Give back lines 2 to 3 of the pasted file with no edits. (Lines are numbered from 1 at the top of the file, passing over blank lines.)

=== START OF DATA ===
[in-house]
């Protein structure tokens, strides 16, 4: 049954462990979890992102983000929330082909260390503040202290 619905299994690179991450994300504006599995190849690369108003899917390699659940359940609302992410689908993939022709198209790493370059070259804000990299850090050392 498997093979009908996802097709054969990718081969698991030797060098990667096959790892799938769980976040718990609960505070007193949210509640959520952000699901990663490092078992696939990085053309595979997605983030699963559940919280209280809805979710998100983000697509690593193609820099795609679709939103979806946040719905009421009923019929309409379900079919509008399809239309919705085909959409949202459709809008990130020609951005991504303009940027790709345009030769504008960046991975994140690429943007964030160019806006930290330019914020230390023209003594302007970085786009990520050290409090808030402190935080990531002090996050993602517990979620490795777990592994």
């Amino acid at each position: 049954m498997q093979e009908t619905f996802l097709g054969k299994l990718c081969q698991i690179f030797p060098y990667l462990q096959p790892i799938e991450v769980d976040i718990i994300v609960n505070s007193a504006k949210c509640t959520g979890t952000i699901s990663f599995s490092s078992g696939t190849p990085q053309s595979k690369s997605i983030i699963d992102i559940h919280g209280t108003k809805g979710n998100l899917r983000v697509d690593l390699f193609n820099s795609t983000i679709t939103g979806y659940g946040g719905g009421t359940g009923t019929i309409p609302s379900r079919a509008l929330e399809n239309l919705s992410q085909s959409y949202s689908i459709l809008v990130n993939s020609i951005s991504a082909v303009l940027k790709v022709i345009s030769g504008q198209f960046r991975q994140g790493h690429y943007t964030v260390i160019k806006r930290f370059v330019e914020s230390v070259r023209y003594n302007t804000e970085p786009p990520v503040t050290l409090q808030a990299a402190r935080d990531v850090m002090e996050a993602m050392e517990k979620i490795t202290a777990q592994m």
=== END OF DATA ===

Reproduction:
């Protein structure tokens, strides 16, 4: 049954462990979890992102983000929330082909260390503040202290 619905299994690179991450994300504006599995190849690369108003899917390699659940359940609302992410689908993939022709198209790493370059070259804000990299850090050392 498997093979009908996802097709054969990718081969698991030797060098990667096959790892799938769980976040718990609960505070007193949210509640959520952000699901990663490092078992696939990085053309595979997605983030699963559940919280209280809805979710998100983000697509690593193609820099795609679709939103979806946040719905009421009923019929309409379900079919509008399809239309919705085909959409949202459709809008990130020609951005991504303009940027790709345009030769504008960046991975994140690429943007964030160019806006930290330019914020230390023209003594302007970085786009990520050290409090808030402190935080990531002090996050993602517990979620490795777990592994």
């Amino acid at each position: 049954m498997q093979e009908t619905f996802l097709g054969k299994l990718c081969q698991i690179f030797p060098y990667l462990q096959p790892i799938e991450v769980d976040i718990i994300v609960n505070s007193a504006k949210c509640t959520g979890t952000i699901s990663f599995s490092s078992g696939t190849p990085q053309s595979k690369s997605i983030i699963d992102i559940h919280g209280t108003k809805g979710n998100l899917r983000v697509d690593l390699f193609n820099s795609t983000i679709t939103g979806y659940g946040g719905g009421t359940g009923t019929i309409p609302s379900r079919a509008l929330e399809n239309l919705s992410q085909s959409y949202s689908i459709l809008v990130n993939s020609i951005s991504a082909v303009l940027k790709v022709i345009s030769g504008q198209f960046r991975q994140g790493h690429y943007t964030v260390i160019k806006r930290f370059v330019e914020s230390v070259r023209y003594n302007t804000e970085p786009p990520v503040t050290l409090q808030a990299a402190r935080d990531v850090m002090e996050a993602m050392e517990k979620i490795t202290a777990q592994m």